The Euro extends losses against the dollar.
-- The euro dropped under $1.24 to its lowest level since October 2008, extending its losses Friday against the dollar and yen amid renewed fears of fallout from the euro-zone debt crisis. The common currency tumbled as far as $1.2358, down 1.35% on the day, while losing 2.2% versus the yen and 0.6% against the U.K. pound. Since the beginning of 2010, the euro has lost about 13.5% against the greenback.
There wasn't any fresh development that spurred the euro's latest slide, but was simply an extension of earlier losses as London traders exited the market for the week.
Home Foreclosures reach a record in April.
U.S. home foreclosures climbed to a record in April, a sign that government mortgage relief efforts have yet to turn the tide of property seizures, according to a report by RealtyTrac Inc. “Right now it appears that the banks are focusing on processing the loans already in foreclosure, and slowing down the initiation of new foreclosure proceedings as a way of managing inventory levels,” Rick Sharga, RealtyTrac’s executive vice president, said in an e-mail. “We’ll probably see this trend continue for a while.”
Refiners gearing up for Memorial Day weekend.
The Energy Information Agency weekly report observes, “As Memorial Day weekend approaches, many consumers are starting to pay more attention to gasoline prices, which have risen by about 11 cents per gallon since the end of March. Domestic refineries, which produce most of our gasoline, have already been gearing up for the upcoming summer driving season by switching over to the production of summer-grade products and preparing for higher utilization rates. Prices are influenced by three main factors: the change in price of the major feedstock, crude oil, the higher cost to produce summer-grade gasoline, and changes in refiner margins.”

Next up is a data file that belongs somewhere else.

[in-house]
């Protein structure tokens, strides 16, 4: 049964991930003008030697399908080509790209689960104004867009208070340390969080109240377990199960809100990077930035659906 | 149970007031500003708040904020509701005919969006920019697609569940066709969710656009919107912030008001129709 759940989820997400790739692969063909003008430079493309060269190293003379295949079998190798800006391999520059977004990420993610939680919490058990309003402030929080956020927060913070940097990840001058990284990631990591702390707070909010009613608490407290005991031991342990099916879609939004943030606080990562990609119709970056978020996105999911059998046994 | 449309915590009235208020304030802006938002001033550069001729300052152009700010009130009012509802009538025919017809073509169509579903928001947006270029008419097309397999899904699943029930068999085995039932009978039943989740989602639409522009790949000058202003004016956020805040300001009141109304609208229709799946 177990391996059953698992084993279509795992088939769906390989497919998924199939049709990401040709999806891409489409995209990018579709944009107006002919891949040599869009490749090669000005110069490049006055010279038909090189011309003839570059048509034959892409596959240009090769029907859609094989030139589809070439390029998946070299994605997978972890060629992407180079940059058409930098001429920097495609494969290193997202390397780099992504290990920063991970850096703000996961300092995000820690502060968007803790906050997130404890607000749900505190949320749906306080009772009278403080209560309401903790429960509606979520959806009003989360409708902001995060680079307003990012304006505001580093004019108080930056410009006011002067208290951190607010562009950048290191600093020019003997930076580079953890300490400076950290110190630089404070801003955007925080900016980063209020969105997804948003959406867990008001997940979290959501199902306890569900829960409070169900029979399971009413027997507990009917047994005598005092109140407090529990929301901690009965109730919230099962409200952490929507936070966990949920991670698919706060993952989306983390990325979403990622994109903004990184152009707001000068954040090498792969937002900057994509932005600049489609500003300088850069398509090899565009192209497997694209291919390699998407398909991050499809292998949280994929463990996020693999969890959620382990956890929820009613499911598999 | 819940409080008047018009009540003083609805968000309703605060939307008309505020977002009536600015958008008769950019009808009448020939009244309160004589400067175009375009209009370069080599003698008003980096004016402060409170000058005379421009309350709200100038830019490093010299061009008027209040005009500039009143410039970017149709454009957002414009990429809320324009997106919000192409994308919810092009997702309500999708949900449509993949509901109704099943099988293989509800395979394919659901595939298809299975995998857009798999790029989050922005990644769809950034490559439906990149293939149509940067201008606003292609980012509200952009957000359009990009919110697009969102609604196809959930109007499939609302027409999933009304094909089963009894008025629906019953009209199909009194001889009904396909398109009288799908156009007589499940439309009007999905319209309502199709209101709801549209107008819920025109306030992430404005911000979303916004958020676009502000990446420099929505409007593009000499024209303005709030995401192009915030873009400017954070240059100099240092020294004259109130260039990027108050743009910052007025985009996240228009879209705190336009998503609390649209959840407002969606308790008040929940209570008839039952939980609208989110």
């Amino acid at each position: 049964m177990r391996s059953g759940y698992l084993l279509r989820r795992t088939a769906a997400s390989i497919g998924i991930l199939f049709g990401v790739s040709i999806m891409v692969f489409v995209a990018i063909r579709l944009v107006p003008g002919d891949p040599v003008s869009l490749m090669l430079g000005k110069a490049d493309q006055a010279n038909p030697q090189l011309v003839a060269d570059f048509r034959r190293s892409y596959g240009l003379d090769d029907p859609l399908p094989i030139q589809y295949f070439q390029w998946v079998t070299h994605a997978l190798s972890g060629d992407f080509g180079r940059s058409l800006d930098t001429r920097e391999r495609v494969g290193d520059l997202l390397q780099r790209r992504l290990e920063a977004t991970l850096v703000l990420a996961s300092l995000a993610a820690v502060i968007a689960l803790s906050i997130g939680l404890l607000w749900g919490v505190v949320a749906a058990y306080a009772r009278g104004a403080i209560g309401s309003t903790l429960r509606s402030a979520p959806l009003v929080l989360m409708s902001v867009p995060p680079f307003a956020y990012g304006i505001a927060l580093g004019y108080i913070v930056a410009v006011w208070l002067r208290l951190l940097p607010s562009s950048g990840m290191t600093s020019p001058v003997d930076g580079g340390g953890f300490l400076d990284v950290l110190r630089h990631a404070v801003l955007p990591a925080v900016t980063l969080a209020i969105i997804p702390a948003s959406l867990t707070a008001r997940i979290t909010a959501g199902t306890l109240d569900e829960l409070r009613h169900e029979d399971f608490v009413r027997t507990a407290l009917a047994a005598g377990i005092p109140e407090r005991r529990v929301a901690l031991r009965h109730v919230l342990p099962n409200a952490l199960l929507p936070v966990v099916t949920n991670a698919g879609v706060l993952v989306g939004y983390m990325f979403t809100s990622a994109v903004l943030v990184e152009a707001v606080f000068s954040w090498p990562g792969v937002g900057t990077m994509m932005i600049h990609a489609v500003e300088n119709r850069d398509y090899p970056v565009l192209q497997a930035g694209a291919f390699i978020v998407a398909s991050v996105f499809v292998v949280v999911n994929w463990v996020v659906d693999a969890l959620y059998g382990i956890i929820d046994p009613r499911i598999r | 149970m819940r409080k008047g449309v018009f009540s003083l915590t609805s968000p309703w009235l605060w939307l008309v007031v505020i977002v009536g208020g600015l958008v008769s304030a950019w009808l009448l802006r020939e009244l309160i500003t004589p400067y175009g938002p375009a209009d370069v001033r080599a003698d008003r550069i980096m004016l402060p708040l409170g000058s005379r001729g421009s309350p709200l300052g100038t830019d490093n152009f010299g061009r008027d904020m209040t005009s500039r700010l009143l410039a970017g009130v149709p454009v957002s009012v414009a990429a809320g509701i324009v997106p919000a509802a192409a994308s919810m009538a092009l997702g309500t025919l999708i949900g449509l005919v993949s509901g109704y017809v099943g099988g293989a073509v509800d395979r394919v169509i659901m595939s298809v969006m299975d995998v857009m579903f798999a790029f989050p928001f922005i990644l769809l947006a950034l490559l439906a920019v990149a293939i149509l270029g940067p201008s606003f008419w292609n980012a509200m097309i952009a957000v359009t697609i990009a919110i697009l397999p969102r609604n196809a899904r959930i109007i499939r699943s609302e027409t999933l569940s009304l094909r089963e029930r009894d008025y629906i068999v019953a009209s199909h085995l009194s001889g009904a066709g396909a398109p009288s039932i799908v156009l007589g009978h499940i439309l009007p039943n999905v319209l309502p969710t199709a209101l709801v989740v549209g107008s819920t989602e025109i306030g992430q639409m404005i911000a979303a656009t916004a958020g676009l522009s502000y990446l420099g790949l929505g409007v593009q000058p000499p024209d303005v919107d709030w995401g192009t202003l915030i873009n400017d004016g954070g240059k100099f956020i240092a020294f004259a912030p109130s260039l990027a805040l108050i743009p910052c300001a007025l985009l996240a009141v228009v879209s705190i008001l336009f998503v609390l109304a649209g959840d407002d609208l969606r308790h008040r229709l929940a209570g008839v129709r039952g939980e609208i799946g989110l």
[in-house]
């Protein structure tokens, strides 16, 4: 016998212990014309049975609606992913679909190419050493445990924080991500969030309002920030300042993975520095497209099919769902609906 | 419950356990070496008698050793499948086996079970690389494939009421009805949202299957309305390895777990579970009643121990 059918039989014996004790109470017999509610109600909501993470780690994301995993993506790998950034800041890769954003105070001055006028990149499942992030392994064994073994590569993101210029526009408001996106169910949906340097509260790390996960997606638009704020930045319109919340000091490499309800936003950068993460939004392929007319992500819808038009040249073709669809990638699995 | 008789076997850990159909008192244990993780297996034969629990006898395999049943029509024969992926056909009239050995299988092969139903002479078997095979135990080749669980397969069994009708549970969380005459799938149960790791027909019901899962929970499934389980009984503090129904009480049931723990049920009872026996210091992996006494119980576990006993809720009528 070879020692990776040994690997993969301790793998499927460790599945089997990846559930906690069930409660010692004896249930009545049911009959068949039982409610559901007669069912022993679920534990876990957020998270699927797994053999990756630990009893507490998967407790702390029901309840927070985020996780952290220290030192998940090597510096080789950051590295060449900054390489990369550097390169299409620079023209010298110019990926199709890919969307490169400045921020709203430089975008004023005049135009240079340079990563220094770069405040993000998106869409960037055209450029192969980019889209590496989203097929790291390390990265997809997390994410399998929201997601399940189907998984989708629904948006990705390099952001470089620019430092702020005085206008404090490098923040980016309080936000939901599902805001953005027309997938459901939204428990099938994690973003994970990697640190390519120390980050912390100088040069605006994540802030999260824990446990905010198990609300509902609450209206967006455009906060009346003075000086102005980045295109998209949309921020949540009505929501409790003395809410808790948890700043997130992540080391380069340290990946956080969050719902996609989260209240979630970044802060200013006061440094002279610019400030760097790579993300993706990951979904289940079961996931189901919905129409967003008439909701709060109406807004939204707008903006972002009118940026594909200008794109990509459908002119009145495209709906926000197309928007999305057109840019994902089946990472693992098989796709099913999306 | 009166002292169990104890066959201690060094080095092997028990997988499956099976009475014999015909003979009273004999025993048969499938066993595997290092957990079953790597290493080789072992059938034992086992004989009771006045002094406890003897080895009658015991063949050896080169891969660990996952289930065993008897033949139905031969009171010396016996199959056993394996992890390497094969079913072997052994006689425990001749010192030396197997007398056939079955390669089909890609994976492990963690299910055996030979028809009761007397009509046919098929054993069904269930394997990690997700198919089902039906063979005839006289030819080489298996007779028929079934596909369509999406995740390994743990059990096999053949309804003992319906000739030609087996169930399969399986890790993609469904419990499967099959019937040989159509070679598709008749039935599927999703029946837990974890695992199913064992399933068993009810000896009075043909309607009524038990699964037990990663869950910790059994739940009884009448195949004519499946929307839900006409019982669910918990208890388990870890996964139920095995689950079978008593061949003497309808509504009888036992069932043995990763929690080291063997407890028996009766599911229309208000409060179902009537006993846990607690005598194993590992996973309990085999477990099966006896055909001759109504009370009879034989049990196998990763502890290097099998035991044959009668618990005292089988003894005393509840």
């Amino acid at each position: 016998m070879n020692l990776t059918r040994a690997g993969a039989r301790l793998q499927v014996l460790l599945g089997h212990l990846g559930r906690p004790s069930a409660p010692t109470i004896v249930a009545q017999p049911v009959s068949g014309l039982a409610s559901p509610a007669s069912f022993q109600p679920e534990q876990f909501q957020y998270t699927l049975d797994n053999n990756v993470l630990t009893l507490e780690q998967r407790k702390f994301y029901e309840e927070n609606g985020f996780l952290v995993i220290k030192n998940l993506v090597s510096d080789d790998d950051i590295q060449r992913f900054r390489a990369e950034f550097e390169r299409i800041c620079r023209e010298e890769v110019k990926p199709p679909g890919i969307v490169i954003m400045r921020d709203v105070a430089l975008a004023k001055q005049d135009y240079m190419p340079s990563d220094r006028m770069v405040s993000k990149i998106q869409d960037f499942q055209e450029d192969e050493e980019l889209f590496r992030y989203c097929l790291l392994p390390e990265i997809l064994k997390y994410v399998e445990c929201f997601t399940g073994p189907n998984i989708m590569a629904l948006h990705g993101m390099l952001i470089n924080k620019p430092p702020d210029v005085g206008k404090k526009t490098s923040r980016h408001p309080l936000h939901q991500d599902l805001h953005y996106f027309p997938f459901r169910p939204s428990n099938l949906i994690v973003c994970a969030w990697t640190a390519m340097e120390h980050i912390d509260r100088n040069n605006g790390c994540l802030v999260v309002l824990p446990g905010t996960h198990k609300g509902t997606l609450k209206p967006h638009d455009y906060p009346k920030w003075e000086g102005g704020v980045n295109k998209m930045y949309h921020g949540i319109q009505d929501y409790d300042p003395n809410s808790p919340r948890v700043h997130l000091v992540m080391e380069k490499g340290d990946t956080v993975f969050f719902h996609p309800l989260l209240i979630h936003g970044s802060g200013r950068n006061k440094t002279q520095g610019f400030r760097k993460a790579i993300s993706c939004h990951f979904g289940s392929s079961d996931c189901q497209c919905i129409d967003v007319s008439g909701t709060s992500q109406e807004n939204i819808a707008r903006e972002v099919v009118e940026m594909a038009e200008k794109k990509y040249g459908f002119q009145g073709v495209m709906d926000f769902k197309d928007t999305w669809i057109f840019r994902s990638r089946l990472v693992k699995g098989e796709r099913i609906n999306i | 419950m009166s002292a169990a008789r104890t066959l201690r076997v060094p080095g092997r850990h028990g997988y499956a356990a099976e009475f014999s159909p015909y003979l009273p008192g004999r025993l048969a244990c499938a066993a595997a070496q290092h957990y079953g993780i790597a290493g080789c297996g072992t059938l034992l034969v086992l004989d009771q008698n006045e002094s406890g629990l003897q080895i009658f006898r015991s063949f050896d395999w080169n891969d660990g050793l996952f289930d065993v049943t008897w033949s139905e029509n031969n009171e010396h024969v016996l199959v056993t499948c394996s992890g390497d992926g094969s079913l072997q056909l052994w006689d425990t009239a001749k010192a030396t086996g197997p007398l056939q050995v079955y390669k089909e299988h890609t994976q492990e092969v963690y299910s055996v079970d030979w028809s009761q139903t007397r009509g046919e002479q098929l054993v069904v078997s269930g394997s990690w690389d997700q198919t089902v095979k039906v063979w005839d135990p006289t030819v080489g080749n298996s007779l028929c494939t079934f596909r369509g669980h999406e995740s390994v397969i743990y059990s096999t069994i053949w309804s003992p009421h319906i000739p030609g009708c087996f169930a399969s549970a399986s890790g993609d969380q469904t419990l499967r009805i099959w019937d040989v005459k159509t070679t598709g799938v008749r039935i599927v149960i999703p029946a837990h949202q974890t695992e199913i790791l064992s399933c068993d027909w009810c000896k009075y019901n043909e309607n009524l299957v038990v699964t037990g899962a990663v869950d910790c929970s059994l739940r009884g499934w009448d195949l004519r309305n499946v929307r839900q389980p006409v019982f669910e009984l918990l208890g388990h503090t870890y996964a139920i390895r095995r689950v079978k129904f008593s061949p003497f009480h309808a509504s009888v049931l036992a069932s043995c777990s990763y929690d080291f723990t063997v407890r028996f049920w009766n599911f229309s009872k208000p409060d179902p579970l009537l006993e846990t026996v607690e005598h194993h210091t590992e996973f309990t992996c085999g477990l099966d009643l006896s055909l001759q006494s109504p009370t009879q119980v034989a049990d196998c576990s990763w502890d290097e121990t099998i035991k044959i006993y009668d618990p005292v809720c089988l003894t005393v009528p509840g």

Natural Gas inventories are slowing down.
--Natural gas futures fell Friday, but remained within a narrow price range as profit-taking and mild weather counterbalanced signs of a possible slowdown in gas storage injections. Gas traders were selling contracts to take advantage of higher prices after a government report Thursday showed a smaller-than-expected build in gas inventories for last week. David Rosenberg: “Why the Depression is ongoing.”
There are classic signs indeed that the recession in the U.S. ended last summer — output, sales, etc. But the depression is ongoing and the reason we say that is because real personal income, excluding handouts from the government, has barely budged. In fact, real organic personal income is nearly $500 billion lower now than it was at the peak 16 months ago and this has never occurred before coming out of any technical recession. It is a depression, as the chart below attests — that is the trendline for real household incomes, until the government comes in to top them off with handouts, subsidies and extended jobless benefits. The share of U.S. personal income being derived from Uncle Sam’s generosity has risen above 18% for the first time ever.
Where's Sarkozy When We Need Him?
Five days ago French President Sarkozy said:
“We will confront speculators mercilessly.”
The only speculators who got “confronted” in the last few days are the speculators who bet that this plan would work.
The White House must be livid. From reports it is clear that Obama was involved in hatching the EU TARP. He must have pushed on Bernanke to open the swap windows. The President told the Europeans the plan had to have teeth. Five days later the US is getting sucked down the European rat hole. There is no bazooka to save the Euro.
Copyright © 2010 Anthony Cherniawski
Anthony Cherniawski | President and CIO, The Practical Investor, LLC.